As New Yorkers, we are always sad to see when a historic part of our city disappears. Last month, we were heartbroken when the last store on the famed Music Row had closed its doors. As New York Times reported, “in December, the last holdout, Alex Carozza, packed up his accordion store and 50 years of memories and moved off the block.”
In fact, music shops on the Row have been slowly dying for the past several years, closing their doors one by one, victims of raising rent prices and the competition from mega-stores that have been driving privately owned retailers away. “Now, all that is left of Music Row are the signs and awnings that beckoned to virtuosos and neophytes alike,” the article noted. “The block is haunted by empty buildings and the occasional tourist straining for some echo of its harmonious past.” And the past had, indeed, been “harmonious” – both literally and figuratively.
Since the 1930s, the once thriving block of 48th Street between Sixth and Seventh avenues used to serve as a one-stop music stop – a veritable mecca for musicians and music lovers from New York and beyond. Rock legends like Jimi Hendrix, Eric Clapton, The Beatles and the Rolling Stones, to name just a few, shopped there for instruments, sheet music, amps, and other tools of the trade. Before it closed, Manny’s, where many artists bought their first guitar, displayed personal notes of thanks from Bob Marley and Bob Dylan. There was also Rudy’s Music Stop guitar and repair shop, which opened in 1978 and closed last August; others, like We Buy Guitars, 48th Street Music, Colony Music Center, New York Woodwinds and Brass, also closed. “The Music Row’s demise,” the article points out, was “brought on by the soaring value of real estate and the conveniences offered by the Internet — those modern forces that have reshaped so much of New York City’s commercial landscape.” This once vibrant section of the West Side is now a ghost town of sorts. Where once there were music shops, “now there are demolition crews, ‘for rent’ notices and a construction office for the glass tower going up around the corner,” the New York Times writes. How can we not be sad at this turn of events?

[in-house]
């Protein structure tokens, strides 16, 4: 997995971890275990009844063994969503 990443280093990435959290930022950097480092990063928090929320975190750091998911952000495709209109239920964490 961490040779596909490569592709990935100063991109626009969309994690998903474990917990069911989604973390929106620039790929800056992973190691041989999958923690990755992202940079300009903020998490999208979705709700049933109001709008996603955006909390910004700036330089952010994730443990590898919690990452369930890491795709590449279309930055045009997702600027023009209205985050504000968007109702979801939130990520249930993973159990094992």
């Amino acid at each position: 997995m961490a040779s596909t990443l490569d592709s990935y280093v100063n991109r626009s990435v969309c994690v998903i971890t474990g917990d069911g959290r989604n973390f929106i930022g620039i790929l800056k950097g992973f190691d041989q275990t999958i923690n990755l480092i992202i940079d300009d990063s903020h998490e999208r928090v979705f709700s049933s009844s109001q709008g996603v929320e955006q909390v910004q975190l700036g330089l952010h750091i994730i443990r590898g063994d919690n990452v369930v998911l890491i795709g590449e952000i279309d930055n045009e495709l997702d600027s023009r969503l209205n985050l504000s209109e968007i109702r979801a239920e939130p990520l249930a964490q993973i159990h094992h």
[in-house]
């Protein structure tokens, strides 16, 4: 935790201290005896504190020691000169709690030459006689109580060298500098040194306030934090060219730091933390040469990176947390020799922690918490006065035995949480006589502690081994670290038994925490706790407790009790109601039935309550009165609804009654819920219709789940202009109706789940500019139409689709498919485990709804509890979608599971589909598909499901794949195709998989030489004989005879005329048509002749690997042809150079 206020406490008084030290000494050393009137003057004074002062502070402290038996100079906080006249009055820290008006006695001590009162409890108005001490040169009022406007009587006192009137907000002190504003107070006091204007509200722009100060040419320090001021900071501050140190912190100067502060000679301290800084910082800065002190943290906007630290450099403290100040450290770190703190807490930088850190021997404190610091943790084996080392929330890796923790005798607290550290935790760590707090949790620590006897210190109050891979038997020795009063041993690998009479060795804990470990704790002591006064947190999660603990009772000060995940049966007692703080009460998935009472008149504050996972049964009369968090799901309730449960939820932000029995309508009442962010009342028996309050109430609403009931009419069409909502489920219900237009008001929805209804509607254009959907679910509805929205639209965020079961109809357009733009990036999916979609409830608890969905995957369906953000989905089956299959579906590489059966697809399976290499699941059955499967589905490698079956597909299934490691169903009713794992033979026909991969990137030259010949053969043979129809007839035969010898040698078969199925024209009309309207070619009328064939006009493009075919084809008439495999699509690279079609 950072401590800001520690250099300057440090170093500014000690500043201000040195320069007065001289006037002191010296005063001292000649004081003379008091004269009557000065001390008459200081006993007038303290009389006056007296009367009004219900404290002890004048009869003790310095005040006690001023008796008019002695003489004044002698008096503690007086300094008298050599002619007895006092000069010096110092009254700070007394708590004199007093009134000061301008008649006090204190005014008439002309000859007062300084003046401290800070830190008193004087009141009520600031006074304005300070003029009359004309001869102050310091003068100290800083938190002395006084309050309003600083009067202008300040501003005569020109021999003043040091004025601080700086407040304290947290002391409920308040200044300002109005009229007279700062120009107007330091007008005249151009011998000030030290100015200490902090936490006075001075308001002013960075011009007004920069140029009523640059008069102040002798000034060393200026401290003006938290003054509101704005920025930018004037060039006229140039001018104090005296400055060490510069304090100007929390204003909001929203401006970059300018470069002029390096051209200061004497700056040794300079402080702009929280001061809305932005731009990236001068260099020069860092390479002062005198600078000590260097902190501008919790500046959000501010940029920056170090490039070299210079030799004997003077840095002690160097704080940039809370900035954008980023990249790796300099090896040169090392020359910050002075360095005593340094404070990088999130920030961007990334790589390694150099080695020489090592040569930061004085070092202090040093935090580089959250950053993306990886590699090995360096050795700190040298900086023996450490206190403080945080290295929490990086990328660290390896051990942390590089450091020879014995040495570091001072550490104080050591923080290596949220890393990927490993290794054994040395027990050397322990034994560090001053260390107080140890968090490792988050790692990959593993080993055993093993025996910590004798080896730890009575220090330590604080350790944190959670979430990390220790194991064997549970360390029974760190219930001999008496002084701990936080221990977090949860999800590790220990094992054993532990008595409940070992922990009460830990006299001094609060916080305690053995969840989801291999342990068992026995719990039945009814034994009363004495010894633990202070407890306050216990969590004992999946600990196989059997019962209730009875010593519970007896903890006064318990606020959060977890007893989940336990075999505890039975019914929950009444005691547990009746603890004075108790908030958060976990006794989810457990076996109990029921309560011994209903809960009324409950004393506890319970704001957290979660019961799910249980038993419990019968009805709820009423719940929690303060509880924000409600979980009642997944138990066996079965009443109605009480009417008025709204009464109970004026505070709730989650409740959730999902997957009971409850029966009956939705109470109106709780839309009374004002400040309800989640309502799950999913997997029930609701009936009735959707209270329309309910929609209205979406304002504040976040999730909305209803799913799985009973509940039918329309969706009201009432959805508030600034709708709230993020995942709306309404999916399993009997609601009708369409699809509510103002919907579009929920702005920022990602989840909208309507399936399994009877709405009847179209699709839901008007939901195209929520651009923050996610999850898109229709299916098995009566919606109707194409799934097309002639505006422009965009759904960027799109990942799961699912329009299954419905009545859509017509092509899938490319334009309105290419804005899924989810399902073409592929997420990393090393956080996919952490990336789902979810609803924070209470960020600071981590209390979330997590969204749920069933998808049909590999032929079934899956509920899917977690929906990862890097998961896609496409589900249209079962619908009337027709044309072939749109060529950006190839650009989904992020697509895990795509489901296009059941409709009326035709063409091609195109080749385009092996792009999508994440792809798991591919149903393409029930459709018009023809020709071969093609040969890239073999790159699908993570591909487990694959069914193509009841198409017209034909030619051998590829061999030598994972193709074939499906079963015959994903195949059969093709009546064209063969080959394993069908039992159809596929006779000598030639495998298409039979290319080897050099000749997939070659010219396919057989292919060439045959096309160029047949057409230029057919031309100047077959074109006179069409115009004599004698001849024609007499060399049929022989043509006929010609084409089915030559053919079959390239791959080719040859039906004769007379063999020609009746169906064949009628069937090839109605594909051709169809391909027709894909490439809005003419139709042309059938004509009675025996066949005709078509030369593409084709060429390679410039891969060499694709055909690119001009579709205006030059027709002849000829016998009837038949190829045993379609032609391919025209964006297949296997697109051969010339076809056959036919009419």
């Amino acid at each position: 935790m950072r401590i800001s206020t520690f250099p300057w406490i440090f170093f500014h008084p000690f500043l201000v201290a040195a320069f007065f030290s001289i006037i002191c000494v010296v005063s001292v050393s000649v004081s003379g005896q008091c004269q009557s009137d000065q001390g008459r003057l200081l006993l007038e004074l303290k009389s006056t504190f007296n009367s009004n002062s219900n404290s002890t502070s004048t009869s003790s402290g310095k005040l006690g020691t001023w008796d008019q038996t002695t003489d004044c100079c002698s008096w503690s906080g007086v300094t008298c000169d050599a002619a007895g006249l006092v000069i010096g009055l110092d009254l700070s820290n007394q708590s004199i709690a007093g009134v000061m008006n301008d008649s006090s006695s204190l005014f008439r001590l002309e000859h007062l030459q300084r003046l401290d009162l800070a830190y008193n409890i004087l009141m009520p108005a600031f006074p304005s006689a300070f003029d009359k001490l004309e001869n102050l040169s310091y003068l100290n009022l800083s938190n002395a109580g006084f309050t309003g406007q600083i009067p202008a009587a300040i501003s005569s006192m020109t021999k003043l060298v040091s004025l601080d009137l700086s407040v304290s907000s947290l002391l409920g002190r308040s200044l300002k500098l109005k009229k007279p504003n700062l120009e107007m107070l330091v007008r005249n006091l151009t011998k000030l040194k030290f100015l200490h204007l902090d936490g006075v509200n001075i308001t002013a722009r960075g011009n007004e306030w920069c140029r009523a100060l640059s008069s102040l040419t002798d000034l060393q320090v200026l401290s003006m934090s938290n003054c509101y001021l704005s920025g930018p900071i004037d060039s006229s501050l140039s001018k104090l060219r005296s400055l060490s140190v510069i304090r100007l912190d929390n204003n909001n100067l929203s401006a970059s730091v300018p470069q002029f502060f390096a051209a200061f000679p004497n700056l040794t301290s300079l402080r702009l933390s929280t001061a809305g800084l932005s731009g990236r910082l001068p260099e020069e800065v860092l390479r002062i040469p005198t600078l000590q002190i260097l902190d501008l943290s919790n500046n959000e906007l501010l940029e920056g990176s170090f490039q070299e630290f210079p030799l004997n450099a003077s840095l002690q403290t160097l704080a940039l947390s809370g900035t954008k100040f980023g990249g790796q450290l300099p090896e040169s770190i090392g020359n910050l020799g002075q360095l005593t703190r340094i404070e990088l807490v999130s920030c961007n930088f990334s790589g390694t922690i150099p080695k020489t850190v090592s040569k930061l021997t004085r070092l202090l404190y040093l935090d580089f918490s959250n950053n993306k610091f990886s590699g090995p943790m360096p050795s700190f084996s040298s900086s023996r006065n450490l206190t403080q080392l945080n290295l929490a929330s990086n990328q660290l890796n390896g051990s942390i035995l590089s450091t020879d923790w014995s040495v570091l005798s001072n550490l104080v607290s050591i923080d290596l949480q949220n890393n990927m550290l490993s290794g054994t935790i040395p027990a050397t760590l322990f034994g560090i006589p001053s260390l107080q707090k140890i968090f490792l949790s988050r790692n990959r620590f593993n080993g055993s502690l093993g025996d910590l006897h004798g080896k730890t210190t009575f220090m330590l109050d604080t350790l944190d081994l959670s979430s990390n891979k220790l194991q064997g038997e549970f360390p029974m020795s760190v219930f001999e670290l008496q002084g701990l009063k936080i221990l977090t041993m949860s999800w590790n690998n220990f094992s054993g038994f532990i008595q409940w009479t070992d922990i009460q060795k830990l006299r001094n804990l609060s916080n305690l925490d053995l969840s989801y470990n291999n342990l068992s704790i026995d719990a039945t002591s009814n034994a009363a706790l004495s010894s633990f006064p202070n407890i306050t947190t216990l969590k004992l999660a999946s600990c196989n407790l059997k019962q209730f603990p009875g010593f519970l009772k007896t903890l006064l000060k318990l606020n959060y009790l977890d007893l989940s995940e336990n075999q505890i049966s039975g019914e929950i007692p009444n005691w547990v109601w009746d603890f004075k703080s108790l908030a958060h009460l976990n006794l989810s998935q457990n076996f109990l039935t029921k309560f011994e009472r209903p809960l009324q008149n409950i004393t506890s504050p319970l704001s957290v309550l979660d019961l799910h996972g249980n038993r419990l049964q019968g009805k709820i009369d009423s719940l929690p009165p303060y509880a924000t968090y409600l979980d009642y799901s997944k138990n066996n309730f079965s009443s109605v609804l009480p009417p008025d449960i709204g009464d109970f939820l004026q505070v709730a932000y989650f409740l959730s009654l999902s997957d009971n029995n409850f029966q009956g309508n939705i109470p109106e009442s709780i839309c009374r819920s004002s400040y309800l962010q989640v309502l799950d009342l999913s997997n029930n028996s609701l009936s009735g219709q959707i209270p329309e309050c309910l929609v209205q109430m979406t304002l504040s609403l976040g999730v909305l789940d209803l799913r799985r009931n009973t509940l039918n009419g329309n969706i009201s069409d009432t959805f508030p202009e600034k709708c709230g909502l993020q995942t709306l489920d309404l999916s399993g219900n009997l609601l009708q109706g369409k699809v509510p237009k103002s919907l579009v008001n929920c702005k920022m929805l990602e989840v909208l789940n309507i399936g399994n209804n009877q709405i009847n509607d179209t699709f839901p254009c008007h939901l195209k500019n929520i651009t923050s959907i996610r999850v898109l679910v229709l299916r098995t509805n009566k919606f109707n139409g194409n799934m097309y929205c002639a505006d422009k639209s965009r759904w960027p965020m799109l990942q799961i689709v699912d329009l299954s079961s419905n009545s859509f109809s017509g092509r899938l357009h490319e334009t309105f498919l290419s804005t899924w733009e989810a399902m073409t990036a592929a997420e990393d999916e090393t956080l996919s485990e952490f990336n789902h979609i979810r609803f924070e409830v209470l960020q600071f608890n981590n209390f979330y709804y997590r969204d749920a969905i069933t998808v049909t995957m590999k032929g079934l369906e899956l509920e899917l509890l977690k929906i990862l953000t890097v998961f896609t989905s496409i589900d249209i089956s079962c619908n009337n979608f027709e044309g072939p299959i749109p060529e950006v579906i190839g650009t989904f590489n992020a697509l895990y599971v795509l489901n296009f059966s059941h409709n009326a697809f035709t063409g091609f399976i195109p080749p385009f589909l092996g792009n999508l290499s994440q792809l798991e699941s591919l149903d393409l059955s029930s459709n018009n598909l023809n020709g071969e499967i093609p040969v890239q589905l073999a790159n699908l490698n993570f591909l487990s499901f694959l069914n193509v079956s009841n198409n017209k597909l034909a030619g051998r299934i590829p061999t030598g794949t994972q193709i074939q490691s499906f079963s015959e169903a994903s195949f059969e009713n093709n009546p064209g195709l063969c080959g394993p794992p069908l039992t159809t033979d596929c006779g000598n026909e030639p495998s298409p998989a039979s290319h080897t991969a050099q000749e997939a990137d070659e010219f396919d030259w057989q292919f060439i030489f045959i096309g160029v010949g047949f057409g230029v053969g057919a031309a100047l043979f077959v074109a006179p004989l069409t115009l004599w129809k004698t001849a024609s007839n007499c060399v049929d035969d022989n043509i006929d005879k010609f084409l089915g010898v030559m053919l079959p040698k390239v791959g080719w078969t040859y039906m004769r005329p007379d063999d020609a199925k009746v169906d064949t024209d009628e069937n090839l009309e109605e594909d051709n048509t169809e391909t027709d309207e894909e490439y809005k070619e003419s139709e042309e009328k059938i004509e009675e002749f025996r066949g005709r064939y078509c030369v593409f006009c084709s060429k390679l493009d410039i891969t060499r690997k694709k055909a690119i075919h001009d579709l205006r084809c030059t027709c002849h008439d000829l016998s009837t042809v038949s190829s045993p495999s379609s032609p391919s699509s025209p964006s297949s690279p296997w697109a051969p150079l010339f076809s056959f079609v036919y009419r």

Some changes are obviously positive – we are all in favor of our city growing and developing for the benefit of all its residents. But we can’t help feeling sorry to see such an important and integral part of NYC’s music history gone forever. However, we are happy that Hey Joe Guitar remains a viable part of New York’s music scene. We are especially proud of our amazing teachers, who are always on the go – to give lessons in their students’ Manhattan, Brooklyn, and Riverdale homes and offices. May we serve you for many years to come!